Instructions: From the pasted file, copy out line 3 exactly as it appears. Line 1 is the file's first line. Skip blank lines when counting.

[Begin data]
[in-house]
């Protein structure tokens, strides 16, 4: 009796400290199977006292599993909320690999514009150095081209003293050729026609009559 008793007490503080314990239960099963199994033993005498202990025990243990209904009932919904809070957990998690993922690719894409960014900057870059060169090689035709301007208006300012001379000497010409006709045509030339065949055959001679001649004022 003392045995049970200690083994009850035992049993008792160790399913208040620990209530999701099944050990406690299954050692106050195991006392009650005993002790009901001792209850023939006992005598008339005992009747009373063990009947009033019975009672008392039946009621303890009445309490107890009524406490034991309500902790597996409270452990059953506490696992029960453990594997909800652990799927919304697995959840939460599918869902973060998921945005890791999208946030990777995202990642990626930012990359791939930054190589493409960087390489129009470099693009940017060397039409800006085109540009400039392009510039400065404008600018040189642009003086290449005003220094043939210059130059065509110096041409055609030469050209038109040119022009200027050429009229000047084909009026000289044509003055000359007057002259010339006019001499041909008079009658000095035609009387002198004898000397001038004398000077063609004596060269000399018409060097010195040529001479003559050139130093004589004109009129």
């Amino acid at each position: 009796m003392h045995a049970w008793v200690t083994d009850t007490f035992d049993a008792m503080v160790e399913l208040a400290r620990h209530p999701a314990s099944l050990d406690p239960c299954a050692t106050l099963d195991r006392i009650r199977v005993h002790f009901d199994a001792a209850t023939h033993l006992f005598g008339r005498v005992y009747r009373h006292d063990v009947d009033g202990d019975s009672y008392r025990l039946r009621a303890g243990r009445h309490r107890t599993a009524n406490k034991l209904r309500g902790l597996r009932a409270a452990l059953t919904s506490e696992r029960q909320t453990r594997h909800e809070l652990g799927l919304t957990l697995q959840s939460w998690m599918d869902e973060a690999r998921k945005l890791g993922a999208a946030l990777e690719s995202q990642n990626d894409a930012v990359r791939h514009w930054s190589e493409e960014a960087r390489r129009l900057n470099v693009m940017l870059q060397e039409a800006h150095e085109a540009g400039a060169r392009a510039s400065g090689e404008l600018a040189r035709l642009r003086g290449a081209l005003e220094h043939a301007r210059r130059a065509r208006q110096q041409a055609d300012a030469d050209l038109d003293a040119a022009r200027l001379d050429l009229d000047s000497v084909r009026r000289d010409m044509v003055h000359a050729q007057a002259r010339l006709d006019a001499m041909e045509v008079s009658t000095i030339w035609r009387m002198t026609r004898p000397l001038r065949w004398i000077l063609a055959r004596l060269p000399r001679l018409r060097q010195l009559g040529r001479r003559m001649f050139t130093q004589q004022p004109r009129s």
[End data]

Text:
């Amino acid at each position: 009796m003392h045995a049970w008793v200690t083994d009850t007490f035992d049993a008792m503080v160790e399913l208040a400290r620990h209530p999701a314990s099944l050990d406690p239960c299954a050692t106050l099963d195991r006392i009650r199977v005993h002790f009901d199994a001792a209850t023939h033993l006992f005598g008339r005498v005992y009747r009373h006292d063990v009947d009033g202990d019975s009672y008392r025990l039946r009621a303890g243990r009445h309490r107890t599993a009524n406490k034991l209904r309500g902790l597996r009932a409270a452990l059953t919904s506490e696992r029960q909320t453990r594997h909800e809070l652990g799927l919304t957990l697995q959840s939460w998690m599918d869902e973060a690999r998921k945005l890791g993922a999208a946030l990777e690719s995202q990642n990626d894409a930012v990359r791939h514009w930054s190589e493409e960014a960087r390489r129009l900057n470099v693009m940017l870059q060397e039409a800006h150095e085109a540009g400039a060169r392009a510039s400065g090689e404008l600018a040189r035709l642009r003086g290449a081209l005003e220094h043939a301007r210059r130059a065509r208006q110096q041409a055609d300012a030469d050209l038109d003293a040119a022009r200027l001379d050429l009229d000047s000497v084909r009026r000289d010409m044509v003055h000359a050729q007057a002259r010339l006709d006019a001499m041909e045509v008079s009658t000095i030339w035609r009387m002198t026609r004898p000397l001038r065949w004398i000077l063609a055959r004596l060269p000399r001679l018409r060097q010195l009559g040529r001479r003559m001649f050139t130093q004589q004022p004109r009129s």